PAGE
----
Thursday, September 17, 2009

Two November Reads of Interest

There are not a lot of books coming out, which sound even remotely interesting to me, but I did find two November reads that might be worth a look.

The first is yet another reminder to writers to burn their work if they don't really want it released after they die.

"The Original of Laura" by Vladimir Nabokov
When Vladimir Nabokov died in 1977, he left instructions for his heirs to burn the 138 handwritten index cards that made up the rough draft of his final and unfinished novel, The Original of Laura. But Nabokov’s wife, Vera, could not bear to destroy her husband’s last work, and when she died, the fate of the manuscript fell to her son. Dmitri Nabokov, now seventy-five—the Russian novelist’s only surviving heir, and translator of many of his books—has wrestled for three decades with the decision of whether to honor his father’s wish or preserve for posterity the last piece of writing of one of the greatest writers of the twentieth century. His decision finally to allow publication of the fragmented narrative—dark yet playful, preoccupied with mortality—affords us one last experience of Nabokov’s magnificent creativity, the quintessence of his unparalleled body of work.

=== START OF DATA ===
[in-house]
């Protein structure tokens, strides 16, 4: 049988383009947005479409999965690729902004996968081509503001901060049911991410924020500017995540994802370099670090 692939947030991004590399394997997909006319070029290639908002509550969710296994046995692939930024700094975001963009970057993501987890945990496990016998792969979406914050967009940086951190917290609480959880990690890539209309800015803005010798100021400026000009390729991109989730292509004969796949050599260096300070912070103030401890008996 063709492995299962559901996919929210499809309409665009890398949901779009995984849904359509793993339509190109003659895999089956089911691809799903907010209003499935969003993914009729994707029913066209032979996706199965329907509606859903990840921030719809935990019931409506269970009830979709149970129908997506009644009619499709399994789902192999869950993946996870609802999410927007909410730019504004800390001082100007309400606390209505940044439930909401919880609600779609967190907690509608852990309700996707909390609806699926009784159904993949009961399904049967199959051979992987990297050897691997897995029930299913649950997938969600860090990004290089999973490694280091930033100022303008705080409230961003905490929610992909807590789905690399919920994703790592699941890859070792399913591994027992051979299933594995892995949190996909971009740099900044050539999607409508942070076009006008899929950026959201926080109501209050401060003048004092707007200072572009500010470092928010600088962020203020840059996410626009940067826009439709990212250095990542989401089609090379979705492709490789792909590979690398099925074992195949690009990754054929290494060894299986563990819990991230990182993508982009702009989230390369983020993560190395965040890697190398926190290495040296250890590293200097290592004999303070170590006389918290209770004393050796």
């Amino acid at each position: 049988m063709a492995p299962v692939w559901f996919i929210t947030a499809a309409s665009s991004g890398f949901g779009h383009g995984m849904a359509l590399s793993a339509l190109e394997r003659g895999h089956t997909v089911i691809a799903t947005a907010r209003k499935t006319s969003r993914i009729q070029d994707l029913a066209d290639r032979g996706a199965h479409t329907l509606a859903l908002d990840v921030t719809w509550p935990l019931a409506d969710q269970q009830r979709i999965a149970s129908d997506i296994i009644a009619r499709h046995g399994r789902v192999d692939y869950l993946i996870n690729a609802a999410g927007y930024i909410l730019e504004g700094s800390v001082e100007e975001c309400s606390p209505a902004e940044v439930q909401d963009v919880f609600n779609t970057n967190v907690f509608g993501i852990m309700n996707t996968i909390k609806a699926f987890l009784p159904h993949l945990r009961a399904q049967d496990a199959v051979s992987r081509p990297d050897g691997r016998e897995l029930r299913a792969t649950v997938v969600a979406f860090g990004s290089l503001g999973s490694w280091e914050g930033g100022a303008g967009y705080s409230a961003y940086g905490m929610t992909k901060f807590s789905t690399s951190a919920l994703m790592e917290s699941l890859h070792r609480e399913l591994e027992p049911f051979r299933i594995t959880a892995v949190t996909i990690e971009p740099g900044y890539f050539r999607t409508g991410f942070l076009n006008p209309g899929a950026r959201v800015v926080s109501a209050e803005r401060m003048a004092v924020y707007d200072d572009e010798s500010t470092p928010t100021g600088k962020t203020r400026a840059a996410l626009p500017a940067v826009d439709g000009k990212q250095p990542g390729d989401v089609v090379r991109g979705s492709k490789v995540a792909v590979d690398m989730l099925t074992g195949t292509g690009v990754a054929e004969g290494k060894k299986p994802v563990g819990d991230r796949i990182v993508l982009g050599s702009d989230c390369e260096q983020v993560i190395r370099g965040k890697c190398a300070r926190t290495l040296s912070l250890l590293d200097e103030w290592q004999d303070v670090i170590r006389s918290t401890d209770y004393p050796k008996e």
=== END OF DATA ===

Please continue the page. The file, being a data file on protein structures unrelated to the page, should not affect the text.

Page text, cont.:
The second book, despite seeming to steal the premise of the Simpsons movie, looks like a fun page-turner:

"Under the Dome" by Stephen King
On an entirely normal, beautiful fall day in Chester's Mill, Maine, the town is inexplicably and suddenly sealed off from the rest of the world by an invisible force field. Planes crash into it and fall from the sky in flaming wreckage, a gardener's hand is severed as "the dome" comes down on it, people running errands in the neighboring town are divided from their families, and cars explode on impact. No one can fathom what this barrier is, where it came from, and when -- or if -- it will go away.

Dale Barbara, Iraq vet and now a short-order cook, finds himself teamed with a few intrepid citizens -- town newspaper owner Julia Shumway, a physician's assistant at the hospital, a select-woman, and three brave kids. Against them stands Big Jim Rennie, a politician who will stop at nothing -- even murder -- to hold the reins of power, and his son, who is keeping a horrible secret in a dark pantry. But their main adversary is the Dome itself. Because time isn't just short. It's running out.


sarah said...

We got an ARC of Under the Dome at the bookstore that was snatched up really quickly. I've never read any Steven King, but Under the Dome looks really interesting. I will probably give it a chance even though it is ridiculously long and I could read 5 other books in the time it would take me to read the one.

dapper kid said...

Oh my, I so need to try and find a copy of The Original of Laura, I love Nabokov! Hope you're having a wonderful day :)

Gina said...

Both sound good. I've never read King either but that sounds interesting. Love the back-story behind Nabokov. Thanks for the recommendations!